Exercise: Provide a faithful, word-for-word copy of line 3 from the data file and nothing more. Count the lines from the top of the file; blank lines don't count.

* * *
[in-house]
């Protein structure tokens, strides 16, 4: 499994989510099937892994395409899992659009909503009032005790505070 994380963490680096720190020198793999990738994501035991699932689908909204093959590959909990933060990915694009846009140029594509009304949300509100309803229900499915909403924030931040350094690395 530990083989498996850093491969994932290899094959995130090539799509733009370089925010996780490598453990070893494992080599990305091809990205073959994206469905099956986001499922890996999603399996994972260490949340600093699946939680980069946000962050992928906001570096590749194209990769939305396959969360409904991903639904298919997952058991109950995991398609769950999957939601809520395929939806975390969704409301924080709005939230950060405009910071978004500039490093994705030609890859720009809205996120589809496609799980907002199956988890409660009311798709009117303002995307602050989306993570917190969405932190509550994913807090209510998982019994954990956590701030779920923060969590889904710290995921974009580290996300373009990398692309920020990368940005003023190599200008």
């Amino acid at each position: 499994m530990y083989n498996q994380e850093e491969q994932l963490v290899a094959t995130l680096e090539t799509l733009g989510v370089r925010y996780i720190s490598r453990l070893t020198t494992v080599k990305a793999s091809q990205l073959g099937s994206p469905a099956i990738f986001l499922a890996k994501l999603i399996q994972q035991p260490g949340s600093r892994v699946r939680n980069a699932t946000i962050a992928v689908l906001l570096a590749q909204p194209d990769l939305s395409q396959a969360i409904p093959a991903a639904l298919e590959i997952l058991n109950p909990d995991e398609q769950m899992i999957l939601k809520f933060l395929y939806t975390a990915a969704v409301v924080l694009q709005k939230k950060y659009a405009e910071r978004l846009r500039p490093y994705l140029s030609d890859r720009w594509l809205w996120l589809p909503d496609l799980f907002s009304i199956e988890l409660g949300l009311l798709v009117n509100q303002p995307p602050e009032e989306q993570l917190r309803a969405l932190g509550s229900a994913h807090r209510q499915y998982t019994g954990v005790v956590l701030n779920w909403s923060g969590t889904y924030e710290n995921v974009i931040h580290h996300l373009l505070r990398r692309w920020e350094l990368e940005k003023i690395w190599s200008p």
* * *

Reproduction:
């Amino acid at each position: 499994m530990y083989n498996q994380e850093e491969q994932l963490v290899a094959t995130l680096e090539t799509l733009g989510v370089r925010y996780i720190s490598r453990l070893t020198t494992v080599k990305a793999s091809q990205l073959g099937s994206p469905a099956i990738f986001l499922a890996k994501l999603i399996q994972q035991p260490g949340s600093r892994v699946r939680n980069a699932t946000i962050a992928v689908l906001l570096a590749q909204p194209d990769l939305s395409q396959a969360i409904p093959a991903a639904l298919e590959i997952l058991n109950p909990d995991e398609q769950m899992i999957l939601k809520f933060l395929y939806t975390a990915a969704v409301v924080l694009q709005k939230k950060y659009a405009e910071r978004l846009r500039p490093y994705l140029s030609d890859r720009w594509l809205w996120l589809p909503d496609l799980f907002s009304i199956e988890l409660g949300l009311l798709v009117n509100q303002p995307p602050e009032e989306q993570l917190r309803a969405l932190g509550s229900a994913h807090r209510q499915y998982t019994g954990v005790v956590l701030n779920w909403s923060g969590t889904y924030e710290n995921v974009i931040h580290h996300l373009l505070r990398r692309w920020e350094l990368e940005k003023i690395w190599s200008p």